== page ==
Once the concrete is mixed, it is time to pour it onto the base and into the forms. (Top left.) This is the beginning of the time sensitive part, so have all of your tools ready. As you pour the concrete, Person #2 should follow behind with the screed, which is used to level out the concrete to the tops of the forms. You can see a 2×4 in the above top photos. We used a 2×4 instead of purchasing a screed and found that it worked well. Once the concrete is poured and leveled, you will go over the concrete with a magnesium float. This is where we got into Big Trouble, and ultimately ended up with less than perfect countertops. We bought our float at Menards. I do not know why, because the one offered by CCS is not expensive. The float is used to draw the excess water to the top of the concrete, which is what gives you the smooth finish you are looking for. This video shows how to use the float.
Our issue was threefold: This stage is time sensitive, as the concrete is naturally starting to dry at this point. Almost immediately our float developed a tear and as I was doing the “floating,” (I don’t know what it’s called, lol!) it began to look like I was dragging a nail across the concrete. It was Memorial Day, we live in a VERY small town, and the nearest big box store that *might* be open is 45 minutes away. There was not time to run to the store to buy a new float and get back in time to save the counters.
Sooooo I ended up using my hands and tried to do this weird hand ironing circular rotation to draw the water out. It didn’t go very well and therefore our countertops are not smooth. In hindsight, given that we live in the middle of nowhere, we need to be better prepared for the “what ifs” that may happen. Had I bought two floats we would have beautiful smooth countertops. (I now buy an extra or more than enough of whatever product I need and return the unopened products. Since I am at Menards 95 times a month, this is not a big deal.) Lesson learned!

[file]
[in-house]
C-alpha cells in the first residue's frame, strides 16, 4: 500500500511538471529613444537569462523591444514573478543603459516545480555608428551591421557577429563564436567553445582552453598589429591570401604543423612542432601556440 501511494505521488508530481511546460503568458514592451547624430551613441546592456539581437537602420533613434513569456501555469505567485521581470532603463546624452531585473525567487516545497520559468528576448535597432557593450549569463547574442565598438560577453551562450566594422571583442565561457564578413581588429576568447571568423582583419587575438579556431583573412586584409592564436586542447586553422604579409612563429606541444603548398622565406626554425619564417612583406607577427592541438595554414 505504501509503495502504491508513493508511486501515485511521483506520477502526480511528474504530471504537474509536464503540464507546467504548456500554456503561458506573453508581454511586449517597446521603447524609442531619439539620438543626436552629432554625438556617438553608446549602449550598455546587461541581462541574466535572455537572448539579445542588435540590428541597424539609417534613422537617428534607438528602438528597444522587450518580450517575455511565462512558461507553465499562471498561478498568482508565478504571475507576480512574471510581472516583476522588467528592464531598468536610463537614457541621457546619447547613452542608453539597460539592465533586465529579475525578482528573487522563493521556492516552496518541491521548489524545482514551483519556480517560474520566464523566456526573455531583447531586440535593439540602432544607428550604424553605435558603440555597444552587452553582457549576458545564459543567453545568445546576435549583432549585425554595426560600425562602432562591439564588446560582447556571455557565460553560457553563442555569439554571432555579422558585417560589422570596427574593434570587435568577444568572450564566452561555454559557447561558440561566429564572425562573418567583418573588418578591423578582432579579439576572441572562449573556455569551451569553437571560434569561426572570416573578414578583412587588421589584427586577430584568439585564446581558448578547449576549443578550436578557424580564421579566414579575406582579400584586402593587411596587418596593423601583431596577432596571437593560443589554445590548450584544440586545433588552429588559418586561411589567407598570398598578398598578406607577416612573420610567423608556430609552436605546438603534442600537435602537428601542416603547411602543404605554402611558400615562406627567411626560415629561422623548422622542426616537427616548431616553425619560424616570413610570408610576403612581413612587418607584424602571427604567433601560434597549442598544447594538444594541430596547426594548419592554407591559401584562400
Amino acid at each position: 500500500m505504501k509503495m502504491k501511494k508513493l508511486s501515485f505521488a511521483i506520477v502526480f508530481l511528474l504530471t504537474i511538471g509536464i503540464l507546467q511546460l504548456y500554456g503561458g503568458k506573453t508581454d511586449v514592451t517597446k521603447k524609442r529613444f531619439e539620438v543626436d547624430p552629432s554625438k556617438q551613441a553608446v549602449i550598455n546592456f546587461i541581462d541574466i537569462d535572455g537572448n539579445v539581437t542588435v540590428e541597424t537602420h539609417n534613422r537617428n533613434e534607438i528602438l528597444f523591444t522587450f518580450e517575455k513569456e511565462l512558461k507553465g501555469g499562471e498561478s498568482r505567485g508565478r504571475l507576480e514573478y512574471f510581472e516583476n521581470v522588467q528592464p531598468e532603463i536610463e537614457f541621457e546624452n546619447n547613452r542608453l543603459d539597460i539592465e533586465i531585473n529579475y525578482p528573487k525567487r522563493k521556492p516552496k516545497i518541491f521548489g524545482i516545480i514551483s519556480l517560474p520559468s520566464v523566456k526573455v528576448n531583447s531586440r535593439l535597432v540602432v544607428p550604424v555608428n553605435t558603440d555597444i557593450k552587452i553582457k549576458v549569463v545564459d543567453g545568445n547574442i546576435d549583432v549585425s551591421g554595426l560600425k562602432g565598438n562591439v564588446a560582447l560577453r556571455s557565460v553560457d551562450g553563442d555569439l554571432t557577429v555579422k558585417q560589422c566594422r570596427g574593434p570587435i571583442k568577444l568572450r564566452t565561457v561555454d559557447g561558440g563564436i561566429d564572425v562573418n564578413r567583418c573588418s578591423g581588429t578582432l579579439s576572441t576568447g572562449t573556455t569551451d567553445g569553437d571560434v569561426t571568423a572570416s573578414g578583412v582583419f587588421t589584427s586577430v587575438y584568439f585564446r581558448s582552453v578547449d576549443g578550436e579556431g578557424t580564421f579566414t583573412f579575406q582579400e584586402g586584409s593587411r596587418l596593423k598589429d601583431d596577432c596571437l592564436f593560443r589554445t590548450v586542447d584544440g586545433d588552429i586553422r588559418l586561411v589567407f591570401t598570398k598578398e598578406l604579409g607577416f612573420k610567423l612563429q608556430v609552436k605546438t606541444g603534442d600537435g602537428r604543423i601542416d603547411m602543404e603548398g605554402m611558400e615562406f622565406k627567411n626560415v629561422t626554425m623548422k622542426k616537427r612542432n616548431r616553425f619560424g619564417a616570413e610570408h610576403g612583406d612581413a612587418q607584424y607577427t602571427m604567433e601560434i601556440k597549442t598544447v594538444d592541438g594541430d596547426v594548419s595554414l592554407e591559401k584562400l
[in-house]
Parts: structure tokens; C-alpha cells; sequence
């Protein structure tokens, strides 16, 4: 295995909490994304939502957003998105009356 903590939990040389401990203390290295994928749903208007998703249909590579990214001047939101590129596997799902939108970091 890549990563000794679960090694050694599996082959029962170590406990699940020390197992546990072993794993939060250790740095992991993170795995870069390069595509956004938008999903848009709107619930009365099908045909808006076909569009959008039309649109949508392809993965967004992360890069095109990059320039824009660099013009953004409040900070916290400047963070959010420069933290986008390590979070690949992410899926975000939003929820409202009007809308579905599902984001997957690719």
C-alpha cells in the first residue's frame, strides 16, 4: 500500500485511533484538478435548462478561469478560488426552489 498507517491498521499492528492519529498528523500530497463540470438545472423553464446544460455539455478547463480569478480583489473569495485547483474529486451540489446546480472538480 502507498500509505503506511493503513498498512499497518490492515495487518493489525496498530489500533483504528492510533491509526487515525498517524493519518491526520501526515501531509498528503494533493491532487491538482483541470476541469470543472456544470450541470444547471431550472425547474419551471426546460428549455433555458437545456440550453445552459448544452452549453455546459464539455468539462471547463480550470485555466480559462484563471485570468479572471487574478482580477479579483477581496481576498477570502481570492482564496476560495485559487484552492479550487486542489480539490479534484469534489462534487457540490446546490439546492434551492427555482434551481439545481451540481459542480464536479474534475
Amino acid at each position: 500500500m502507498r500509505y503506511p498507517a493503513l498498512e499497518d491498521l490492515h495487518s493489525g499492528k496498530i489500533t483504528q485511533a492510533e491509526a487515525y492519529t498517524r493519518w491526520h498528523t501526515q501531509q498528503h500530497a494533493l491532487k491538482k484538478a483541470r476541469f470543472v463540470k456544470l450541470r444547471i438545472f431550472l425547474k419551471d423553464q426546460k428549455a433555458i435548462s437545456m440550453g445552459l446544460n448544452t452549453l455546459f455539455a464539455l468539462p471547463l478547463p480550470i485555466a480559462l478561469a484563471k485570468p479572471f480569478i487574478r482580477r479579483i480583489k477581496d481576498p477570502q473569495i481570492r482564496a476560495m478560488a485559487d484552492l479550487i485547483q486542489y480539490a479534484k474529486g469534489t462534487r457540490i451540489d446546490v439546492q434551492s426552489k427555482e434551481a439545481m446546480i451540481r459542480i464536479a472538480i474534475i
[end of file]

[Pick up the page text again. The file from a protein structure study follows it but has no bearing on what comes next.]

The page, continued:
After you use the float and the water is all drawn to the top you will need to use a hand sander (as shown in this video) to release any bubbles that are trapped below the surface of the concrete. The vibration of the sander used on the edge of the forms will shake the bubbles to the top.
Fortunately I was able to achieve a semi-smooth countertop by using a a sander starting with heavy grit sandpaper and working my way down to fine grit sand paper and applying (literally) about 20 coats of food-grade epoxy and a sealer. The edges are perfectly smooth, which is ultimately the look you are going for, but the tops are a *bit* rough. That said, I still love them! I would definitely do this again. It was relatively easy and aside from the weight of having to lift the bucket to pour the concrete, I think I would even attempt it on my own on a smaller scale, like an island top. I am also toying with the idea of making pavers and thick “steps” down into our lake from concrete, which is something I hadn’t thought of before, but would consider now because this was a pretty easy experience.
We still have a few small items to take care of in the kitchen, but for all practical purposes it is a kitchen that cooks!
Have you tried DIY countertops? How did it go? We are 90% done with the kitchen. The subway tile was a breeze, as was the installation of the open shelving. It is 100 times better than the old kitchen and WE LOVE IT!
Ready for more decorating ideas? Check out these related posts!
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Also be sure to take a look at our Kitchens That Cook board on Pinterest for hundreds of ideas from other great bloggers!